This month’s featured mineral is fossilized dinosaur bone. For the new agate book, Tom Shearer borrowed samples of fossilized bone from Mark Anderson (www.differentseasonsjewelry.com). The specimens pictured below come from Utah. Although they certainly have agate pockets, technically the fossilization process is different than the agatization process. Therefore, these specimens are classified as fossilized dinosaur bones that have agate pockets.
You might wonder how these bones become fossilized in the first place. The process happened as follows:
- After their death, dinosaurs became buried in mud or sand.
- The softer tissues decayed and rotted. However, the harder parts like bones and teeth did not rot and became encased in the sediment.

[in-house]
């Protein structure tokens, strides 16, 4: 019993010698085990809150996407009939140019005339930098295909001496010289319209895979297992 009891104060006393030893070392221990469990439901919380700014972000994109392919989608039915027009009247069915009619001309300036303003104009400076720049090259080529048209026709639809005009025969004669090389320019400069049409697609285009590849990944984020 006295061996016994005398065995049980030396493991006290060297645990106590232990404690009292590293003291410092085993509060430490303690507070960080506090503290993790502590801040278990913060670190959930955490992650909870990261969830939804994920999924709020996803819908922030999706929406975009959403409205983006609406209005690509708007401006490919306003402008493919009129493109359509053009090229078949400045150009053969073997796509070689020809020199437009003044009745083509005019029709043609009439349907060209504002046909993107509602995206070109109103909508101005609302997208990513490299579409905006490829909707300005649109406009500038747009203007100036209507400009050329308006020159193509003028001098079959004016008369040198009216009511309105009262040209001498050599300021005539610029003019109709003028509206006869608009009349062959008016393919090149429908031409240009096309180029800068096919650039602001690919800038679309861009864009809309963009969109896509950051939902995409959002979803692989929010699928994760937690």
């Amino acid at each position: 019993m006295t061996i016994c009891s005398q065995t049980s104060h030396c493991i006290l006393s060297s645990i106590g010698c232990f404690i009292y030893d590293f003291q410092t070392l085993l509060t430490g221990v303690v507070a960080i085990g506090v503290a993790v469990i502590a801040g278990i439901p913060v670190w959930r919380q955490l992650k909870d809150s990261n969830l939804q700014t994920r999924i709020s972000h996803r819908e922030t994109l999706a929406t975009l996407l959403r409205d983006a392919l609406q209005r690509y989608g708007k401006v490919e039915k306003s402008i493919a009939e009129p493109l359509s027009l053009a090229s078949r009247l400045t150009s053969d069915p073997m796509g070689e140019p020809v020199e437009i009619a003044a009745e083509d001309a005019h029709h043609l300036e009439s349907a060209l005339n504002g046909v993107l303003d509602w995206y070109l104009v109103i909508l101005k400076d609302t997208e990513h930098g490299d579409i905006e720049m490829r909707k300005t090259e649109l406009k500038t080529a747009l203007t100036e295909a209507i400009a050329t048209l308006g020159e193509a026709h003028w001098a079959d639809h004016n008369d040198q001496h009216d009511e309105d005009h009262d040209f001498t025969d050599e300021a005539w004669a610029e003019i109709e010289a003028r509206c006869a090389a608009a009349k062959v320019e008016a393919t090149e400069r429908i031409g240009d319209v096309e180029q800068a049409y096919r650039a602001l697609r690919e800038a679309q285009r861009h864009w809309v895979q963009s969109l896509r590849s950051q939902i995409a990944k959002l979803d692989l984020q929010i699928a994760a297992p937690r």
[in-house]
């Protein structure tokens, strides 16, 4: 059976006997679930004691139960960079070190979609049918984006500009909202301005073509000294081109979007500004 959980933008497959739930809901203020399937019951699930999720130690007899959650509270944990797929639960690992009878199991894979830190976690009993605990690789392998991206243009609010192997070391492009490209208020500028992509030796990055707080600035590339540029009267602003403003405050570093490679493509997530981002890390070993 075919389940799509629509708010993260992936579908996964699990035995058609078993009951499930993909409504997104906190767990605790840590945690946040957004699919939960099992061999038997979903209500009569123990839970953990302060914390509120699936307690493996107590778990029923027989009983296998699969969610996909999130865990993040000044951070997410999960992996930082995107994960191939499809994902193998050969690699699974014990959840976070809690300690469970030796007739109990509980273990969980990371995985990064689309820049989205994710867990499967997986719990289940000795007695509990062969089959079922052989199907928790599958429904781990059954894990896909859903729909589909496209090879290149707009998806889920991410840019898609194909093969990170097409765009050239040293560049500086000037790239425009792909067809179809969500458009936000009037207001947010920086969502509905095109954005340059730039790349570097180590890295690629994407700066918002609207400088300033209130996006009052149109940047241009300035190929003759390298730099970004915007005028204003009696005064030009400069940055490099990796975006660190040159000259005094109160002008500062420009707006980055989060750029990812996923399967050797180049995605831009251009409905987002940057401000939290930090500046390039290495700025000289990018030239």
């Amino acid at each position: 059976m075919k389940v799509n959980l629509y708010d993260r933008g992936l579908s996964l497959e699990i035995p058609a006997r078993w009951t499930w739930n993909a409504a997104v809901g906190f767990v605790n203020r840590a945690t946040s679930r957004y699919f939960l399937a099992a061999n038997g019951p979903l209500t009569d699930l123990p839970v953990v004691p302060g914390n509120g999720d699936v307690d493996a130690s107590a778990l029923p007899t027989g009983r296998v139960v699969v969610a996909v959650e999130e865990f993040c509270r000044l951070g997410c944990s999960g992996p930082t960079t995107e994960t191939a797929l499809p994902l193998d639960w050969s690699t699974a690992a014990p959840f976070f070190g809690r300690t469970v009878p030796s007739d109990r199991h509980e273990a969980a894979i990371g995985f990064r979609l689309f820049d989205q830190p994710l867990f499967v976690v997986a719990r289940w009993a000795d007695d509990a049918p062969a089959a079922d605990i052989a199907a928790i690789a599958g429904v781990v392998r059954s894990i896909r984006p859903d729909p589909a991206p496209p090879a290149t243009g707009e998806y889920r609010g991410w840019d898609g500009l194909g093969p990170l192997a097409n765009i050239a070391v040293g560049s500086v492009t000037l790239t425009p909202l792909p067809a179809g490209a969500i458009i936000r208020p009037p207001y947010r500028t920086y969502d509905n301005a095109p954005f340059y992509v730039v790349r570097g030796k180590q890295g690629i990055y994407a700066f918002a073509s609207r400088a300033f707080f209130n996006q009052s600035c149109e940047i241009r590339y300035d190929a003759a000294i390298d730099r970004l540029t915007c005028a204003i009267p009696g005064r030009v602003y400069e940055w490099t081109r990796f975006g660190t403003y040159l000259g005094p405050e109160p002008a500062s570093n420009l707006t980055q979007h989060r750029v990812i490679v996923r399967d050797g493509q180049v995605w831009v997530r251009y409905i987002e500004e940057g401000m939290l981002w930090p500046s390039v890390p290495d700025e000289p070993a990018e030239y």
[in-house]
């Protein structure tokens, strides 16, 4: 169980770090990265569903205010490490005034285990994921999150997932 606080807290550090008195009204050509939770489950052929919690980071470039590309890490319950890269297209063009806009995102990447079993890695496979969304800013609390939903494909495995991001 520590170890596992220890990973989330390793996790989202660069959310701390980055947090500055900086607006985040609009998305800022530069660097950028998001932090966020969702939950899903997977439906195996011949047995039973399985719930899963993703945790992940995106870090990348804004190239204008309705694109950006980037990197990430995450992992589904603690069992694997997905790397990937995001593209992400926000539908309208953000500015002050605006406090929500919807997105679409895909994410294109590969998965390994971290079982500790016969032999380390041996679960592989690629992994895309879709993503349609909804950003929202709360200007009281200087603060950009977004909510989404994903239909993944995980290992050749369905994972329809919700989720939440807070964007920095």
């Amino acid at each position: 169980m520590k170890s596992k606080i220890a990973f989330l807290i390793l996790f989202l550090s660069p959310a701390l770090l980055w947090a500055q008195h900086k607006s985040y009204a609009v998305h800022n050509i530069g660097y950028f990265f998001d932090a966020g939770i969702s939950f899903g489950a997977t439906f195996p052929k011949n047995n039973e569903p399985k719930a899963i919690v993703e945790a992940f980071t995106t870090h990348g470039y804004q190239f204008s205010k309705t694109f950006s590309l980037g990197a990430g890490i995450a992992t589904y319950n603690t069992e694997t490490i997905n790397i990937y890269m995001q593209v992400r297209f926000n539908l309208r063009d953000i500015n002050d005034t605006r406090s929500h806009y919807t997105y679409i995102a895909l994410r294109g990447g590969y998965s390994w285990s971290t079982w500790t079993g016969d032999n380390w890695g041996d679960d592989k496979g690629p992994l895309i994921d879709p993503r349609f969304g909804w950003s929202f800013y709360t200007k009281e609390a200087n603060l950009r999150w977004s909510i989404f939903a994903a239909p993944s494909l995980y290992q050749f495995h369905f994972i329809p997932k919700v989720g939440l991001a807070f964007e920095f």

- In time mineral-rich water seeped into the bone. The process of fossilization occurred in two different ways. Either the original organic material was replaced with other minerals (permineralization), or tiny spaces in the bone filled in with minerals (recrystallization). In the case of the fossil photographs included below, agate filled in some of the spaces.
- This process causes the bone to turn into a fossil. The fossil has the same shape as the original bone, but chemically has been converted to rock!